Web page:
Many modern businesses live and die by the stories they tell -- and the stories that are told about them. It's crucial to strike the appropriate tone in today's always-connected forum of oversaturated media and crowded mobile and social distribution channels, but it's no longer about one narrative from a single voice.
The canvas for corporate storytelling is not flat or linear, and businesses can spread their stories by empowering employees, customers and influencers to become a part of the narratives as they unfold. In most cases, the traditional 30-second TV spot or clever catch phrase doesn't cut it anymore.
It can be difficult for older, more rigid companies to give up that control, and building a culture of creative corporate storytelling that embraces content sharing and unbridled conversation is no easy task. However, companies that embrace the change stand to reap very real rewards.
Flipping the Marketing Script
"Marketing campaigns should reflect the increasing diversity of the United States," says Jamie Moldafsky, CMO, Wells Fargo, a bank that employs more than 280,000 people and serves around a third of U.S. households. The bank's "total market journey," as she described it during last week's ANA Brand Masters Conference, is "about addressing the entire shift of our culture."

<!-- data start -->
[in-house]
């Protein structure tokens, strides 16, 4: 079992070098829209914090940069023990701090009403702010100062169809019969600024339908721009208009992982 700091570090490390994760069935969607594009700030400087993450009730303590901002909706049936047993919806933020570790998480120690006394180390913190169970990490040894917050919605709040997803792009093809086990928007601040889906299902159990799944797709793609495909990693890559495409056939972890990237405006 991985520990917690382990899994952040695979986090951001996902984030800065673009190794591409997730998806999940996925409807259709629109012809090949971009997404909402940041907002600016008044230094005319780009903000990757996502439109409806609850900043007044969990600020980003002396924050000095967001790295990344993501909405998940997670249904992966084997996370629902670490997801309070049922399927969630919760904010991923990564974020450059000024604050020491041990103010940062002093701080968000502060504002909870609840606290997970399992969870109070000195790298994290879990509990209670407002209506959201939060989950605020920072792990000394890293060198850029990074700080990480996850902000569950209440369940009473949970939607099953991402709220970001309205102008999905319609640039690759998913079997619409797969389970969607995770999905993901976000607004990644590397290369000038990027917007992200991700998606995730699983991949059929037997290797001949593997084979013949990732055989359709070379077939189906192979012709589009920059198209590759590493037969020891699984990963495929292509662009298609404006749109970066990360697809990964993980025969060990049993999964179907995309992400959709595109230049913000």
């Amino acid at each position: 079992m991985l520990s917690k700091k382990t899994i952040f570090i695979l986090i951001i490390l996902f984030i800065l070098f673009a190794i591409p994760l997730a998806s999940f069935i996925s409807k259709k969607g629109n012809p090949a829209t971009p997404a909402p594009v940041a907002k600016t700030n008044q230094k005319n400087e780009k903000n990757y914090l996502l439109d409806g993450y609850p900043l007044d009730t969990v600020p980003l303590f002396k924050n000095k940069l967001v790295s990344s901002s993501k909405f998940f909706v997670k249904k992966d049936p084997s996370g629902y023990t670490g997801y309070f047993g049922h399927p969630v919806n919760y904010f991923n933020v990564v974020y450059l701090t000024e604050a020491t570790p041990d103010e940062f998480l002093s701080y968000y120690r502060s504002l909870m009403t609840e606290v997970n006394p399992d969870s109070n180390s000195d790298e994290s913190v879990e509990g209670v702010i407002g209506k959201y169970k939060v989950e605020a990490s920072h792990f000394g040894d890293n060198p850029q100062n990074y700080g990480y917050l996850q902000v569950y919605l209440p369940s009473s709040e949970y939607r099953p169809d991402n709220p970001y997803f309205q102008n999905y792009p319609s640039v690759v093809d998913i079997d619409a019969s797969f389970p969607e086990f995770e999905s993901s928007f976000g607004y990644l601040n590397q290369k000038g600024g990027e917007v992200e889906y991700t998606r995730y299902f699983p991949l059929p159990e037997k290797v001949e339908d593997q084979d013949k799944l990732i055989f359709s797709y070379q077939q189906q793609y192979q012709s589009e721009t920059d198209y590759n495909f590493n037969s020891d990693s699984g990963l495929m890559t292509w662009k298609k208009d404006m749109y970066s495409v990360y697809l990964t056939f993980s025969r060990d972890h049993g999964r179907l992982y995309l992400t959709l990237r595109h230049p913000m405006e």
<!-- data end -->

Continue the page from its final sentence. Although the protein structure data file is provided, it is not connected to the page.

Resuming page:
America and its varied communities are rapidly changing, and Wells Fargo's customers are morphing faster than the company can react, according to Moldafsky. This demographic shift represents an opportunity for the bank, because it feels a strong sense of responsibility to simultaneously change.
"When you realize that in ... less than 30 years the diverse segments will be the dominant segments, we have to fundamentally change how we go to market," Moldafsky says.
Wells Fargo used to separate brand campaigns for different customer segments, but now its latest work is representative and inclusive of all demographics. "It's not about how many different faces we represent," but rather understanding and embracing those cultural differences, she says.
"We know that there are very important differences between our segments, but there's an increasing level of commonality," Moldafsky says. "We can go to market with a story that has universal appeal and then infuse that with some of these cultural cues to make it super relevant to some of these segments."
This new approach to the market hasn't been easy, but Wells Fargo isn't deterred. "The world is changing and there are more people who know that and embrace that than don't," says Moldafsky, who adds that it's the role of marketers to represent this change in their creative work.
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